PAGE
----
- 1 in 8 consumers in Wales say they struggle to afford their water bill
- About a third of customers have little awareness of water company support and are less likely to contact them for help – according to water consumer body CCW’s annual survey
- Under 25s, over 75s, Black-Caribbean and ethnic minority groups most at risk of missing out on financial support with bill
- Consumer body CCW says water companies must build a stronger relationship with customer
- 66 per cent of customers in Wales think their water company’s charges are fair – down on previous year
Water companies in Wales must build a stronger relationship with their customers to reduce the risk of households missing out on vital help with their water bills and other assistance when they hit hard times.
The Consumer Council for Water’s (CCW) annual survey Water Matters has revealed about a third of household customers have little awareness of the range of support services available from their water company.1
CCW – the voice for water consumers in Wales – fears this could prevent some of the households worst affected by the impact of coronavirus or other serious situations from accessing financial and practical support from their water company.
Dŵr Cymru Welsh Water and Hafren Dyfrdwy both provide social tariff schemes that can substantially reduce the water bills of low-income households. However, only 1 in 20 customers are aware this support exists, according to the survey.
CCW is calling on both companies to make a concerted effort to raise awareness of assistance schemes among the under 24s, over 75s, Black-Caribbean and minority ethnic groups and those with no internet access. These customers are among the least likely to reach out for help, even if they are worried about being able to afford their bill.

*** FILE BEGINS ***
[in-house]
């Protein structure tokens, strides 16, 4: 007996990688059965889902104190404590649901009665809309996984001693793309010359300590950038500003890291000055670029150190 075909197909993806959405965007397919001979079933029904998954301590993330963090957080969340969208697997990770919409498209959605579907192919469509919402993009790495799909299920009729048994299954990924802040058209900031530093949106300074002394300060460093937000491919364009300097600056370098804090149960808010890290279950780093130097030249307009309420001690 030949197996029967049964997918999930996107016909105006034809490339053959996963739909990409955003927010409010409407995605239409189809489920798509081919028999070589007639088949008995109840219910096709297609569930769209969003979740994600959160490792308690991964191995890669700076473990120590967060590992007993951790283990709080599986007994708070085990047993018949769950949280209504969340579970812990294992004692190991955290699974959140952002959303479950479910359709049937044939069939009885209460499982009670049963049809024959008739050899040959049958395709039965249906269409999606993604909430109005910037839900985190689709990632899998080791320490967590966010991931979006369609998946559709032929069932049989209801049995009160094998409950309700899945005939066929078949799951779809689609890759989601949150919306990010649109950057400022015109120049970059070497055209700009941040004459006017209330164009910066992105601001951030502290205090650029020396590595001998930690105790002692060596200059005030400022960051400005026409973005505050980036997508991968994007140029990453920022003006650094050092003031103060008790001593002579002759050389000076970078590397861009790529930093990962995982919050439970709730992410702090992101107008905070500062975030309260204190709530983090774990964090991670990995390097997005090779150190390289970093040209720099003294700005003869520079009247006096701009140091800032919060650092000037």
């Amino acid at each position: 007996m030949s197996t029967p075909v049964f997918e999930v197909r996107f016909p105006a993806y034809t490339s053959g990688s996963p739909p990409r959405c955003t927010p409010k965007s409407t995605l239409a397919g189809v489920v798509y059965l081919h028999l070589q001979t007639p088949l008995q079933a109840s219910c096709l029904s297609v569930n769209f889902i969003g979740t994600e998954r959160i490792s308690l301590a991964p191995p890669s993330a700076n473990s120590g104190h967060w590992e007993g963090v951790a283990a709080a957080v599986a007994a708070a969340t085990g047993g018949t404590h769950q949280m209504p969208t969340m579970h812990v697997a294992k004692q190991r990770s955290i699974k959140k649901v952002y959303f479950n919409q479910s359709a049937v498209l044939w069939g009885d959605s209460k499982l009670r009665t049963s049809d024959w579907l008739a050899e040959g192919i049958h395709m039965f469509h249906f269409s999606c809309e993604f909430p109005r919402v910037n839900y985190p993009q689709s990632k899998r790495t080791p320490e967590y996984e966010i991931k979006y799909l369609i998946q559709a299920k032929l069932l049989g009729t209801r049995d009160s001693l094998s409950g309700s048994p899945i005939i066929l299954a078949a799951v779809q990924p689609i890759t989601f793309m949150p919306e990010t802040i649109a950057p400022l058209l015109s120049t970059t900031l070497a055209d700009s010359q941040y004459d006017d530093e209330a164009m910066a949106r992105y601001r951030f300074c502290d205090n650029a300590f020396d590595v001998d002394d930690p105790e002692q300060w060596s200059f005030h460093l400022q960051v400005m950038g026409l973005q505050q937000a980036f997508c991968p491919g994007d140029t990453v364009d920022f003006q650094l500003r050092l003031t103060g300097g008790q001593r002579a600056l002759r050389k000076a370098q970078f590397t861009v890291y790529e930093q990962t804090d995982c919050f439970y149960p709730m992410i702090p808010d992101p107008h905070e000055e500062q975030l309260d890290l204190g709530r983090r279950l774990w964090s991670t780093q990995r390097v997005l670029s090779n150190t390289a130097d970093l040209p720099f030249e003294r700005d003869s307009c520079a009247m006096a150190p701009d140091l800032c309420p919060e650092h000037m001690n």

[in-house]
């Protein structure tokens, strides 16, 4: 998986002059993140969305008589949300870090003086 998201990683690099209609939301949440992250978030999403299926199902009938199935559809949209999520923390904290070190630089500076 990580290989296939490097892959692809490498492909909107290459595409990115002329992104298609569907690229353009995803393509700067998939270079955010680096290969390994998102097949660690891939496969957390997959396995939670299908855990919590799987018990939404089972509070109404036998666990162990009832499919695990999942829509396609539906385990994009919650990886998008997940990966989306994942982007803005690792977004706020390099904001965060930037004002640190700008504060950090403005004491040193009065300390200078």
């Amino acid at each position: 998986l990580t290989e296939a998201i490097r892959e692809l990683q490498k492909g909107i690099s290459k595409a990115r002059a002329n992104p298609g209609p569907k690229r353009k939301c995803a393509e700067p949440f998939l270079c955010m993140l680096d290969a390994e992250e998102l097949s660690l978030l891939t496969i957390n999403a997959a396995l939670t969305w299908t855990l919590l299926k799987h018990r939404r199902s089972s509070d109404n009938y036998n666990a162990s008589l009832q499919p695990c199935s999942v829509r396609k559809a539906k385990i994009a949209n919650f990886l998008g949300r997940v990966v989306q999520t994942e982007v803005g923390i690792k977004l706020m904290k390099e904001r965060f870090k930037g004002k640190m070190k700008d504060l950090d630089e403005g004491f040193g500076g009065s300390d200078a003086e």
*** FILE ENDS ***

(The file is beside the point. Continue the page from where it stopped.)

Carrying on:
The survey also revealed that households in Wales generally remain more satisfied with their water company than customers in England. However, the amount of customers who were satisfied they received value for money (77%) or that their charges were fair (66%) fell significantly compared to last year.
Phil Marshall, Deputy Chief Executive of the Consumer Council for Water (CCW), said: “The past few months have shown us that our lives can change very suddenly and people need to know their water company is there to support them through challenging times.”
“Water companies in Wales have a wide range of schemes that can help customers with their bills or provide practical support but too many households remain in the dark over this assistance.”
About 100,000 customers in Wales have signed up to water companies’ social tariffs but that still doesn’t come close to addressing the scale of the problem.
One in eight customers in Wales told CCW their water bill was unaffordable but that number could grow significantly in the coming months as more households are caught up in the financial fallout from COVID-19.
Other schemes like WaterSure Wales can cap the bills of some metered customers that are in receipt of welfare benefits and have to use a lot of water due to their circumstances. But just over 1 in 10 households in Wales are aware of this support.
Water companies also need to step up their efforts to raise awareness of their Priority Services, which provide free practical support to customers in vulnerable circumstances. Awareness of these services – which includes the delivery of bottled water to a customer’s doorstep during a loss of water supply – has fallen over the past six years to 42 per cent in Wales.
These services can provide a lifeline to households during periods of disruption, particularly the one in ten customers who say they would be unable to access bottled water if they lost their mains water supply for more than a few hours.
Households in need of assistance with bills or other practical support and advice should visit www.ccwater.org.uk for more information.
For more information or to arrange an interview with CCW, please call the media team on 0121 345 1005.
NOTES FOR EDITORS
1 The results in Water Matters are based on a sample size of 6,310 household water customers in England and Wales. Interviews took place between September 2019 and March 2020. CCW carried out additional analysis of the results and explored this in its Highlights report.